Dr. Laurie Marzell N.D., N.C.M.P.

 Naturopathic physician
Certified Menopause Practitioner



Hail Italy! Olive Leaf Extract and Hypertension


I recently discovered some of the many wonderful health effects olive leaf extract can have while researching its use as an antihypertensive agent.  I have been impressed with the results so far for mild to moderate high blood pressure.  But the multitude of other uses is staggering.  First, let’s explore the effect on blood pressure.

There are several studies of animals and humans indicating that the use of olive leaf extract has decreased both systolic and diastolic (upper and lower) values.  In a human study published in Phytomedicine in 2011, olive leaf extract taken in a dose of 500 mg twice daily, decreased blood pressure by about 11.5 and 5 mg systolic and diastolic respectively.  These decreases matched a typical dose of captopril, another antihypertensive medication.  Although this was not a large decrease, it was accompanied by other additional benefits, such as a significant decrease in triglyceride level, which was observed in this study. The captopril group, one of the ACE inhibitors, did not have this decrease.

Studies have shown additional benefits of olive leaf.  It not only decreases total cholesterol, and LDL, but lowers inflammatory markers, and protects against plague formation in arteries, and helps to regress already-formed plaque.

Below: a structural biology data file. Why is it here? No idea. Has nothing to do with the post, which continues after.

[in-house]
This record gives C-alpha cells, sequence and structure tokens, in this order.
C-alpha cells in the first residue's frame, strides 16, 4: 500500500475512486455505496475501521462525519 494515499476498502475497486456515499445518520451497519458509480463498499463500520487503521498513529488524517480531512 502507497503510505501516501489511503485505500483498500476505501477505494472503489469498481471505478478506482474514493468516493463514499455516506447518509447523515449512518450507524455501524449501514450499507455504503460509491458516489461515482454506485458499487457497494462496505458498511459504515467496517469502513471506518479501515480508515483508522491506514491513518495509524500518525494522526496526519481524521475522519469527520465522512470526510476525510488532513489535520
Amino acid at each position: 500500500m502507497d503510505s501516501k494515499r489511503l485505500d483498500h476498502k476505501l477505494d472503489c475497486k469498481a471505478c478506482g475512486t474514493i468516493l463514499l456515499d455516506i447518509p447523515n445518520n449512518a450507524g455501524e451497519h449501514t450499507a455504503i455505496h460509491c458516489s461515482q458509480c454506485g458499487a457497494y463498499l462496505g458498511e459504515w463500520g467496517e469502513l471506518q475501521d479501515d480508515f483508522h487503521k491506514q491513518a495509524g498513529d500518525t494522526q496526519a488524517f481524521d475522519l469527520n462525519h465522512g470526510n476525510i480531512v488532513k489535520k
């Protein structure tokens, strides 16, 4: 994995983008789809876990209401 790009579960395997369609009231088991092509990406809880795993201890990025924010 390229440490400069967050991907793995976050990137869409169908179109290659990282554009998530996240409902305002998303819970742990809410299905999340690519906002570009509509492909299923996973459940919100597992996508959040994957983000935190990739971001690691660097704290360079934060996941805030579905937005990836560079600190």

In Phytomedicine, 2011, olive leaf extract showed a potent neuroprotector effect when given to animals with an artificially induced stroke.  The animals who were taking the olive leaf, had less toxins produced from the damaged nerves, and an increase in detoxifying substances to eliminate the toxins that were produced. The brain cells were less damaged due to the strong antioxidant effects of the olive leaf.

Olive leaf extract is so impressive, I just had to add a few more tidbits of information from other studies.

Olive leaf demonstrated anti-cancer effects on leukemia cells by stimulating them to kill themselves.

The Journal of Medical Food in 2011 noted olive leaf can help heal damaged cartilage.

Type II diabetics had a decrease in their HbA1c and fasting insulin levels.

Olive leaf extract was found to protect rats against lead-induced toxicity to nerve and brain cells.

Finally, olive leaf extract has been found in some studies to decrease swelling and inflammation of arthritis in rats.

In conclusion, olive leaf extract seems almost too good to be true for its many health effect.  All I can say is, “Thank you Italy!”


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